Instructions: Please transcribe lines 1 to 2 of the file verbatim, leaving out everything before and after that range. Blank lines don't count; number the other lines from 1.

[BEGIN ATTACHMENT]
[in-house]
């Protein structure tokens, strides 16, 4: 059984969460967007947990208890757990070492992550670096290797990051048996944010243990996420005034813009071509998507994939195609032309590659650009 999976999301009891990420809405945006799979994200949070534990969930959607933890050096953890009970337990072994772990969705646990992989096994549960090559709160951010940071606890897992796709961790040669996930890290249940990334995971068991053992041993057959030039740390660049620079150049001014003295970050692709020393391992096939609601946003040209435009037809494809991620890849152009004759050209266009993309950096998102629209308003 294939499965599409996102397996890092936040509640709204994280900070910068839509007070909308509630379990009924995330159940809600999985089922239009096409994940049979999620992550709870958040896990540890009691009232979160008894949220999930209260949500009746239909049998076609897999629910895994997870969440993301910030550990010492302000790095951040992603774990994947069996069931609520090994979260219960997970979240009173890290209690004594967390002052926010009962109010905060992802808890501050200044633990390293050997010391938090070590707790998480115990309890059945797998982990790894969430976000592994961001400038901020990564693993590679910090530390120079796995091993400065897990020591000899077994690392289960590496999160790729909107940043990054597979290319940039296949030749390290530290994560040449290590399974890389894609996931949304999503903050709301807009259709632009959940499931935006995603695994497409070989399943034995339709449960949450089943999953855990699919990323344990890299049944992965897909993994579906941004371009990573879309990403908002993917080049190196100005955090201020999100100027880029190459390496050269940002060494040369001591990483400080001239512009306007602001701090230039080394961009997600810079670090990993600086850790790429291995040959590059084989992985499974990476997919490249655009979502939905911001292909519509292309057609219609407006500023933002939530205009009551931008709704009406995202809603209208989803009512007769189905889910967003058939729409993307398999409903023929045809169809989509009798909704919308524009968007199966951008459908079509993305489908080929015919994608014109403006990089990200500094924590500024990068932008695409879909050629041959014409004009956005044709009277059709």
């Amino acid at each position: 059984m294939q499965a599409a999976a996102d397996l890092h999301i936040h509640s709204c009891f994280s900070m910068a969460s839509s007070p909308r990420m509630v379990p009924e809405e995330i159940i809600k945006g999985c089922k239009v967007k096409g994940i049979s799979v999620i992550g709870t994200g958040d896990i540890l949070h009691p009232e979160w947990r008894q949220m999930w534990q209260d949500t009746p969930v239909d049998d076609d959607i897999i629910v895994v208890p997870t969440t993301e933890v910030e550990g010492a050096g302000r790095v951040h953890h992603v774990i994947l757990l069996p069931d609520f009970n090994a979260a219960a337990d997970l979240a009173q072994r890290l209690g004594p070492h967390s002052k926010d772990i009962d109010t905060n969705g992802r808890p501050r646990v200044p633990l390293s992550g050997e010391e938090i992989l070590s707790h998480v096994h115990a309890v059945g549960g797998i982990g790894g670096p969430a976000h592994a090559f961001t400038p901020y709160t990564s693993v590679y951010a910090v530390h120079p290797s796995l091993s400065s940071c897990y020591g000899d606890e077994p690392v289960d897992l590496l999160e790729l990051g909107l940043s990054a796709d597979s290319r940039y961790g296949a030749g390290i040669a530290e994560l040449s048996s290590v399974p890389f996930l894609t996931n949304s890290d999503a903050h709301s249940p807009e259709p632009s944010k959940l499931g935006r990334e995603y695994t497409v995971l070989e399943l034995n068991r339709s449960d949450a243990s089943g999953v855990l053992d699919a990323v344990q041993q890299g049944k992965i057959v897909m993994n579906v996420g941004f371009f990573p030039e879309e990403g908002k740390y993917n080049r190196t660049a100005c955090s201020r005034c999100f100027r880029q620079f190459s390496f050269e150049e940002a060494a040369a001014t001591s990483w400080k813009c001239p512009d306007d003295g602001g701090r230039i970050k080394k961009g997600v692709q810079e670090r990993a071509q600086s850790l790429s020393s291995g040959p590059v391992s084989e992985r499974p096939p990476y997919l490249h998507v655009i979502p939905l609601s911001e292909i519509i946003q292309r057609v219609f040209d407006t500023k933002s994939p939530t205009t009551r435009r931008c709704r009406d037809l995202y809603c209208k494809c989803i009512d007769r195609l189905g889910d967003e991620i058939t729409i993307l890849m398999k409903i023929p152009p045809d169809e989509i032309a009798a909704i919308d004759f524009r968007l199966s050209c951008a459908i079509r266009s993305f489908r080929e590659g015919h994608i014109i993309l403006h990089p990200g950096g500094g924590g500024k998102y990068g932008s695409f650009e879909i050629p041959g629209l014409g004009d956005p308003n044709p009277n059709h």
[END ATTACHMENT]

[in-house]
């Protein structure tokens, strides 16, 4: 059984969460967007947990208890757990070492992550670096290797990051048996944010243990996420005034813009071509998507994939195609032309590659650009 999976999301009891990420809405945006799979994200949070534990969930959607933890050096953890009970337990072994772990969705646990992989096994549960090559709160951010940071606890897992796709961790040669996930890290249940990334995971068991053992041993057959030039740390660049620079150049001014003295970050692709020393391992096939609601946003040209435009037809494809991620890849152009004759050209266009993309950096998102629209308003 294939499965599409996102397996890092936040509640709204994280900070910068839509007070909308509630379990009924995330159940809600999985089922239009096409994940049979999620992550709870958040896990540890009691009232979160008894949220999930209260949500009746239909049998076609897999629910895994997870969440993301910030550990010492302000790095951040992603774990994947069996069931609520090994979260219960997970979240009173890290209690004594967390002052926010009962109010905060992802808890501050200044633990390293050997010391938090070590707790998480115990309890059945797998982990790894969430976000592994961001400038901020990564693993590679910090530390120079796995091993400065897990020591000899077994690392289960590496999160790729909107940043990054597979290319940039296949030749390290530290994560040449290590399974890389894609996931949304999503903050709301807009259709632009959940499931935006995603695994497409070989399943034995339709449960949450089943999953855990699919990323344990890299049944992965897909993994579906941004371009990573879309990403908002993917080049190196100005955090201020999100100027880029190459390496050269940002060494040369001591990483400080001239512009306007602001701090230039080394961009997600810079670090990993600086850790790429291995040959590059084989992985499974990476997919490249655009979502939905911001292909519509292309057609219609407006500023933002939530205009009551931008709704009406995202809603209208989803009512007769189905889910967003058939729409993307398999409903023929045809169809989509009798909704919308524009968007199966951008459908079509993305489908080929015919994608014109403006990089990200500094924590500024990068932008695409879909050629041959014409004009956005044709009277059709």